The National Broadband Network (NBN) seems to be much more popular in technology circles than in other sectors, but do CIOs think it will benefit their businesses?
When Labor came into power in 2007, it brought with it a policy that would see it spend AU$4.7 billion on rolling out a national fibre-to-the-node (FttN) network.
In 2009, the scope of the roll-out changed when the government said it would now be rolling out fibre to the home (FttH), and that it would do so with a public company it created, not by writing out the work to a big telco like Telstra or Optus.
The Liberals have said that the policy is a waste of money, instead espousing a mix of technologies to reach the nation, and targeting subsidies to regions instead of a network that cross subsidises regional customers by charging the same price for wholesale broadband to every Australian household.
Support for the network has been polarised, with some desperately looking forward to when the network comes online while others remain vehemently opposed to the expenditure. In the technology world, the skew has seemed to be more pro than against the policy.
To test this assumption, we decided to ask the members of ZDNet Australia's CIO Jury for their thoughts. The question was:
Do you think the NBN will benefit your business?
Of the first 12 CIOs who answered, seven said yes and five said no.
From the five who said no, a major concern seemed to be that the impending network has stalled investment from internet service providers (ISPs).
"While there is little doubt the provision of more bandwidth is a good thing, this is far outweighed by the short to medium pain," BUPA Aged Care CIO Paul Berryman said.
"ISPs are nervous about adding capacity to the existing networks. There will be capacity and provisioning issues before the NBN becomes widely available, as the dwindling supply of copper-based services dries up. Services are already becoming difficult to get."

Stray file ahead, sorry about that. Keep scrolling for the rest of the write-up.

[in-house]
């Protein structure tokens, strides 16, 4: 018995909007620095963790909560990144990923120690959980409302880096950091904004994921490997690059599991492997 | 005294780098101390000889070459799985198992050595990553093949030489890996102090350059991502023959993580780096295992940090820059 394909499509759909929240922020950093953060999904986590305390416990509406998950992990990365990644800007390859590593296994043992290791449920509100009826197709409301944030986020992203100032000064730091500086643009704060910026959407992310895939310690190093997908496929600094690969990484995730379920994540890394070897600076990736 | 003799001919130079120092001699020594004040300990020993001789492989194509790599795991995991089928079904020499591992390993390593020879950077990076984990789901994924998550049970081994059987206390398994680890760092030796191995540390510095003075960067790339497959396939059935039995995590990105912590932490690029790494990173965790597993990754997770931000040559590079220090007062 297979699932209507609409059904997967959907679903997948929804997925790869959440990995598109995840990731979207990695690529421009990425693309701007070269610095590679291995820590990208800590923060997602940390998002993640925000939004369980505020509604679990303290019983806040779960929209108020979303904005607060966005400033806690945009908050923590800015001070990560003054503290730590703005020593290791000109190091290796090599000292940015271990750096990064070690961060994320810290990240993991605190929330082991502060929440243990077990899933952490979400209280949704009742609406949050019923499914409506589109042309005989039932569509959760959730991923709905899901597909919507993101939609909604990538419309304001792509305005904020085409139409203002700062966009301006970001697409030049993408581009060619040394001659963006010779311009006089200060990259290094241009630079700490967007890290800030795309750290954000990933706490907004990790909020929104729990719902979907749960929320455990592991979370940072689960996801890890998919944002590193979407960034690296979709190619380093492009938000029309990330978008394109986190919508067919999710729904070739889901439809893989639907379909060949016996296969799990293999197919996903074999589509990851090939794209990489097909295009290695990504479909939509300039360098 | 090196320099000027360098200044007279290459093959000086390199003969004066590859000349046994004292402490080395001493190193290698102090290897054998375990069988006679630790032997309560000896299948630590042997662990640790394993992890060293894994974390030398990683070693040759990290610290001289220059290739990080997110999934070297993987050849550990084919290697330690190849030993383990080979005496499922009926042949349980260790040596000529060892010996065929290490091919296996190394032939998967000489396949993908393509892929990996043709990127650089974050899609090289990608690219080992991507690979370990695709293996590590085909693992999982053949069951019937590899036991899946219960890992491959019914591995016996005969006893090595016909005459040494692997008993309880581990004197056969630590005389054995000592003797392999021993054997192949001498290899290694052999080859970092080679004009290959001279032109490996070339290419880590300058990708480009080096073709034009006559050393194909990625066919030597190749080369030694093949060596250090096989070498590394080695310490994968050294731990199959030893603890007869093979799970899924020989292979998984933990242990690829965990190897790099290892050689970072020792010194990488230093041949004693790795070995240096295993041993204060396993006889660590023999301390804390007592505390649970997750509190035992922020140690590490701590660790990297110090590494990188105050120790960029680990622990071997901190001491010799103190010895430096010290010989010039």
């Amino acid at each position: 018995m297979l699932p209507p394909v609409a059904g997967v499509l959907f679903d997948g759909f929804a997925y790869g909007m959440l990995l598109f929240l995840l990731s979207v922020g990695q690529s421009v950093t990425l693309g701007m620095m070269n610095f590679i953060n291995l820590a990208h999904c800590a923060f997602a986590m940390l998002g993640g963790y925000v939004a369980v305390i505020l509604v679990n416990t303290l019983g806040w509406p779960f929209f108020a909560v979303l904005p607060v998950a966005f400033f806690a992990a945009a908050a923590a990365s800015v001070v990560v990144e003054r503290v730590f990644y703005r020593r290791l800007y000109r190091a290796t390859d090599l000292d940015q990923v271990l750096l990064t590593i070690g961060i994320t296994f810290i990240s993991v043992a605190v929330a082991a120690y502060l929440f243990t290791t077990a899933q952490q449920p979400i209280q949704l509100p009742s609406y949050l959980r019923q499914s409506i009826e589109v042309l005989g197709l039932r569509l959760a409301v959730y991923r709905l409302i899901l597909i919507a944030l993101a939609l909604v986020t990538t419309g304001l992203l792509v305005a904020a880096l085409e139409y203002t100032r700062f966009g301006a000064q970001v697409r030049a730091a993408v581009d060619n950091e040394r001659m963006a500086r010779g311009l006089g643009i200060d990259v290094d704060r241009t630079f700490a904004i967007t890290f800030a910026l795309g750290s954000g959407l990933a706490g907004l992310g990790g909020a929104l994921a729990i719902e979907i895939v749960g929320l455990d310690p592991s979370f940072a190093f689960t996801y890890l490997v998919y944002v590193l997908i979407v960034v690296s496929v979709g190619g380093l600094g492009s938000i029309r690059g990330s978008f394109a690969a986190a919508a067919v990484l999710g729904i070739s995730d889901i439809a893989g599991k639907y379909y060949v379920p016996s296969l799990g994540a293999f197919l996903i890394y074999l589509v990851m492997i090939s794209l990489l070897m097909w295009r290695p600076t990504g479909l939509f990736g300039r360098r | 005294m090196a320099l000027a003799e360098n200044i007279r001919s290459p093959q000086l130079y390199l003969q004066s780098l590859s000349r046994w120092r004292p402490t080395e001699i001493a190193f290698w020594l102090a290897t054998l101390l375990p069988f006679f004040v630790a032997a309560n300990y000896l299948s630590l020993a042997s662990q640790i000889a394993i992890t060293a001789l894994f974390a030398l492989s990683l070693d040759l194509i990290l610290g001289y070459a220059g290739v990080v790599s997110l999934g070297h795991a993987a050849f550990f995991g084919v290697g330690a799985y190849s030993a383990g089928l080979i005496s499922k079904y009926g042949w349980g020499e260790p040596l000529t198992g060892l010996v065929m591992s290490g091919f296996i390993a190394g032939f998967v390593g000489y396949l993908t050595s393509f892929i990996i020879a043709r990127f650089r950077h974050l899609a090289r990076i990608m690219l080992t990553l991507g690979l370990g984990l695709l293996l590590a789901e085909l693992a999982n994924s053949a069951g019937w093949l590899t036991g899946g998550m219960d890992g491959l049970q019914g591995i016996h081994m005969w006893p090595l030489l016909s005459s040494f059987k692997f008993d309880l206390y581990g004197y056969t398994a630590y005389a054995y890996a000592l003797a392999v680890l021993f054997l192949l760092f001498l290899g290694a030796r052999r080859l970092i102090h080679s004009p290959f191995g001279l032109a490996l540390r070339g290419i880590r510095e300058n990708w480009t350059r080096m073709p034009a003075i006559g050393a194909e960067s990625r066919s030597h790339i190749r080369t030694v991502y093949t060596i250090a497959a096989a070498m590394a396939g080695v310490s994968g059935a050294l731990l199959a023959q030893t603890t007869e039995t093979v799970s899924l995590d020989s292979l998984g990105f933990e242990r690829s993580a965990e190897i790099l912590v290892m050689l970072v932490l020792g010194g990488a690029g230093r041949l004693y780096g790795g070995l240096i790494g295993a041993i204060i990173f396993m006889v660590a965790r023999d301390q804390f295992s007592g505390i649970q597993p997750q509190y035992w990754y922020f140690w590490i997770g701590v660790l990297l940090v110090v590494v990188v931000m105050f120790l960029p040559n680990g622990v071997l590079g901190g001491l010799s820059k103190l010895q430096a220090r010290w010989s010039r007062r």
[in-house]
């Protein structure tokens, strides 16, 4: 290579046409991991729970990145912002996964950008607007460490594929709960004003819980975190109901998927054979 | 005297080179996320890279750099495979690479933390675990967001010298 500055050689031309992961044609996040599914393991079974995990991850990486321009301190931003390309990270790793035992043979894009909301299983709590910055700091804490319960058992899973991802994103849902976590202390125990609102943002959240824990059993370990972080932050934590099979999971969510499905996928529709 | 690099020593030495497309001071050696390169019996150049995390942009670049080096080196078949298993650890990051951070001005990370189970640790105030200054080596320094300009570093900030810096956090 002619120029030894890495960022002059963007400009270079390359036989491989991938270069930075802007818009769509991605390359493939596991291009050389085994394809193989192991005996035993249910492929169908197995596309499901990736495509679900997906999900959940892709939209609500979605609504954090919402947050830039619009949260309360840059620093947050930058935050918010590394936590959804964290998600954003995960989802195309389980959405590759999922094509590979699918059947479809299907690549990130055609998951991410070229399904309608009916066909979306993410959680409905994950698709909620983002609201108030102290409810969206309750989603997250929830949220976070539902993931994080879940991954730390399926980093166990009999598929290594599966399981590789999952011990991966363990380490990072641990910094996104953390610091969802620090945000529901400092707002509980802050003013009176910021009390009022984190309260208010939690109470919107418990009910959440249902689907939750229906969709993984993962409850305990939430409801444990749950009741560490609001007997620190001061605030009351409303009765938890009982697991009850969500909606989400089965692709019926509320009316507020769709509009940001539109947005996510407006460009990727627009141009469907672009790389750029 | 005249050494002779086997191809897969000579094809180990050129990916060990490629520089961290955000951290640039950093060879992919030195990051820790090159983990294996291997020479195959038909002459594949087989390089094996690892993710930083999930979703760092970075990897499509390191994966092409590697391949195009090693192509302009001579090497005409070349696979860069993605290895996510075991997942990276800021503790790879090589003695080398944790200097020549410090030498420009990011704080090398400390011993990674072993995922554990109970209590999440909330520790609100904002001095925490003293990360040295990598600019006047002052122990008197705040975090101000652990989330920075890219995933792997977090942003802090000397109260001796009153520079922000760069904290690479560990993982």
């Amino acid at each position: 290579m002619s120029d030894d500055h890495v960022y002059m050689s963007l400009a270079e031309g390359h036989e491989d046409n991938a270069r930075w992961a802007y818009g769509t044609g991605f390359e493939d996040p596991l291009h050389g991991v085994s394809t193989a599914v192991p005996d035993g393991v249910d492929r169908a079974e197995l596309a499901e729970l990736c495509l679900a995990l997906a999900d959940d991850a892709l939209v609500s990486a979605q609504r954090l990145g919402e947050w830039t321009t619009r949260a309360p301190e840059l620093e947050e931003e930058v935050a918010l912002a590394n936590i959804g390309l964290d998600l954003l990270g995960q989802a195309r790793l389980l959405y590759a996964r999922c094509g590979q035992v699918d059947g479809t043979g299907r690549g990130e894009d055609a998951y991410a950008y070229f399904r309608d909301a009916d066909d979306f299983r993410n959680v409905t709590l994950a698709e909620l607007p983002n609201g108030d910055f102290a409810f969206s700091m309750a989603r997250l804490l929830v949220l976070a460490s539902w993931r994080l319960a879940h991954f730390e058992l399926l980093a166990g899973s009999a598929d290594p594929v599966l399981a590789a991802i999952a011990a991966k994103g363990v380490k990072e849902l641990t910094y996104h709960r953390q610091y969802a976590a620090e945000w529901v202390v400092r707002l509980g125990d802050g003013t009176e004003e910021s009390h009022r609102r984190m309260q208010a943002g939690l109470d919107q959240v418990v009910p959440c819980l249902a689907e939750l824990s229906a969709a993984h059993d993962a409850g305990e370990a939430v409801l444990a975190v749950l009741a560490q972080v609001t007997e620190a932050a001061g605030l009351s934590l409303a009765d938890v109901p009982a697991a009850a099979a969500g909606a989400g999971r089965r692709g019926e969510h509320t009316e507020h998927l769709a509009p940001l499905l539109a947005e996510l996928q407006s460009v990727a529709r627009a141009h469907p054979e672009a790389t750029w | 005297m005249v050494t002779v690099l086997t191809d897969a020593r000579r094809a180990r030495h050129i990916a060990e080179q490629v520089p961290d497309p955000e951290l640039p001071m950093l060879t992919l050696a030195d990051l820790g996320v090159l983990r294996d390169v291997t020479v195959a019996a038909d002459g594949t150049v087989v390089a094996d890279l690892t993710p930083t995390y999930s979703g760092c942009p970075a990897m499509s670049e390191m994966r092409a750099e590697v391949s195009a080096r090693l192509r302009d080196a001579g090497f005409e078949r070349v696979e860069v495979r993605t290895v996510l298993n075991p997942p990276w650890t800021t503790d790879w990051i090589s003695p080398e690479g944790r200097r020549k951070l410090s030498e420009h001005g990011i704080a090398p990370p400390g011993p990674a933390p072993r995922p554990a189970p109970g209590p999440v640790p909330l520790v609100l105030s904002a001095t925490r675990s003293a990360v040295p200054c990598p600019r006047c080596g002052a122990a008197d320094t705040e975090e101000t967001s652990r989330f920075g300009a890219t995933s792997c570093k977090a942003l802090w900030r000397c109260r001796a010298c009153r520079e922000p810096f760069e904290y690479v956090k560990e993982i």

David Beveridge, who acts in CIO capacity for a number of small businesses, agreed.
"It has created a really long wait for upgrades, and slowed competition. Some will have to wait up to 10 years for a connection (two years already gone), which in this business is a very long time. Meanwhile, possible competing technologies are not being invested into for fear of losing out to the NBN when it does come. "
Another problem is the lack of international capacity into the country, he said.
"It's all very well for customers to have 100 megabits to the provider, but that doesn't do you much good, unless there is content to access at that speed. Ask me again in 2021, and I'll probably be more optimistic."
Concerns from other CIOs were that it is too expensive and will become outdated, or that it won't directly deliver a benefit to companies.
"The NBN will only ever be a part of the internet infrastructure required for really enabling improvements in e-commerce. So trying to apportion benefit to the NBN is like trying to understand the value of a hot-water system in your home's plumbing ...Critical, but far from satisfying all needs," said one executive, who wished to remain anonymous.
Animal Logic's director of technical operations Xavier Desdoigts believes that his company is already well served by existing infrastructure.